Last night, Monday 12 October, MPs voted against amendments to the new Agriculture Bill that would have enshrined current U.K. food standards as the minimum threshold for future trade deals. The vote went 328 — 277 against the amendments, with some Conservative MPs rebelling against the party citing the fact that its 2019 manifesto pledged to “not compromise on our high environmental protection, animal welfare and food standards.”
The government argument is that current food safety and standard regulations will be enshrined in the EU Withdrawal Act and then enshrined again in U.K. law at the end of the Brexit transition period in December 2020. But this certainty is compromised by persistent backsliding on its stance on U.S. meat, and the fact that has now twice voted down the enshrining of that stance in law. In June, ministers refused to deny that they would instead use high tariffs to tip the scale in favour of British farmers, while allowing U.S. products like chlorinated chicken and hormone-grown beef into U.K. markets.
The key disparity at issue is about the harmfulness of production methods. Under EU and U.K. law, manufacturers and processors of meat, fruit, vegetables, and chemicals used in agriculture are obliged to prove their safety before point of use. Under U.S. law, manufacturers do not have to provide this proof, and dangerous practices can be legally accounted for after the damage is done.
This disparity, and its severe consequences for workers, producers, and growers — orders of magnitude moreso than for end-consumers — has often been obscured in debates over the issue by easy lightning rods like chlorinated chicken. Chlorine-washed chicken is a problem not because of chlorine but because of the working and animal welfare conditions that necessitate its use. Chlorine washing is an animal and worker welfare issue long before it’s a food safety issue, and the chemical’s association with disinfectant and swimming pools sometimes inflates its minor role in a supply chain riddled with labour abuses and environmental destruction, whose working conditions have made it a hotspot for novel coronavirus transmission.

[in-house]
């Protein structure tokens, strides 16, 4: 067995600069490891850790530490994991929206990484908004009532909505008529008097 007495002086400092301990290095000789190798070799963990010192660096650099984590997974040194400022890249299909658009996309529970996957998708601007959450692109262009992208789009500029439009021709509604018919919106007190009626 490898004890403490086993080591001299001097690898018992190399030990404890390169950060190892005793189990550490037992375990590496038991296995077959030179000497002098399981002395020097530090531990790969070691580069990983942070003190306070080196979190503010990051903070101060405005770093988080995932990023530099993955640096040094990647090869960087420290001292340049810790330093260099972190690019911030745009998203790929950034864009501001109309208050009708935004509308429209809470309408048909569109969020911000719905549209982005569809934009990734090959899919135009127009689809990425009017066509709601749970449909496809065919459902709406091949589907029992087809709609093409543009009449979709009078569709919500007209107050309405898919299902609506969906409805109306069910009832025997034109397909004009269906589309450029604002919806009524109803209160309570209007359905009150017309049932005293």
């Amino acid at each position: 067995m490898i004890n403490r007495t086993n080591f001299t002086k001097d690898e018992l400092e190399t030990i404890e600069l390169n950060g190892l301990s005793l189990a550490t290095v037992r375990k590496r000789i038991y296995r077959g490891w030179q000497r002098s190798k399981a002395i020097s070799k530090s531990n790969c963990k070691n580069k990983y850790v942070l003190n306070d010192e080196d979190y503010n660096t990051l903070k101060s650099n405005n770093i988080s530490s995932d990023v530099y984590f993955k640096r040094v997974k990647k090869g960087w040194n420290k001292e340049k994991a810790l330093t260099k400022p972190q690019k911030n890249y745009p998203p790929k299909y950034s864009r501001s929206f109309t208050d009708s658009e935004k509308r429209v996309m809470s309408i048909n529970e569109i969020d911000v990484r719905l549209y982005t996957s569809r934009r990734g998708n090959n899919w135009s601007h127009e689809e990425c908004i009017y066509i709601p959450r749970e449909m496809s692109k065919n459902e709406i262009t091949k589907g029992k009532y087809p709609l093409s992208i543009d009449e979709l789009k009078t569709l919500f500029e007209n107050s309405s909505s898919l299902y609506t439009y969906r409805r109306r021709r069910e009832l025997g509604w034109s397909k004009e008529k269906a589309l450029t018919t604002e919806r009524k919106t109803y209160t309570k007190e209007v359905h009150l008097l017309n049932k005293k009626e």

Further obfuscation has stemmed from prominent supermarkets promising not to stock chlorinated chicken and hormone-grown beef. This simply isn’t a big deal. Imported U.S. meat is most likely to enter the supply chain in food processing plants and meal production factories, in school and prison catering, in institutions where people literally don’t have a choice about what they eat and in products aimed at people who don’t have the financial resources to choose. This also goes against the government’s conviction that customers being able to read food labels means they can simply choose not to buy it — in many of these settings, labelling will not be stipulated or not even be available to the people eating the food.
The vote ironically coincided with the release of new reporting on bacteria in U.S. meat from Channel 4’s Dispatches, finding that “more than 60% of the pork products tested had E. coli on them, as did around 70% of beef products, 80% of chicken products, and more than 90% of turkey products.” It did not provide a sample size.
The bill will now return to the House of Lords for further debate, as part of the “ping pong” between Houses.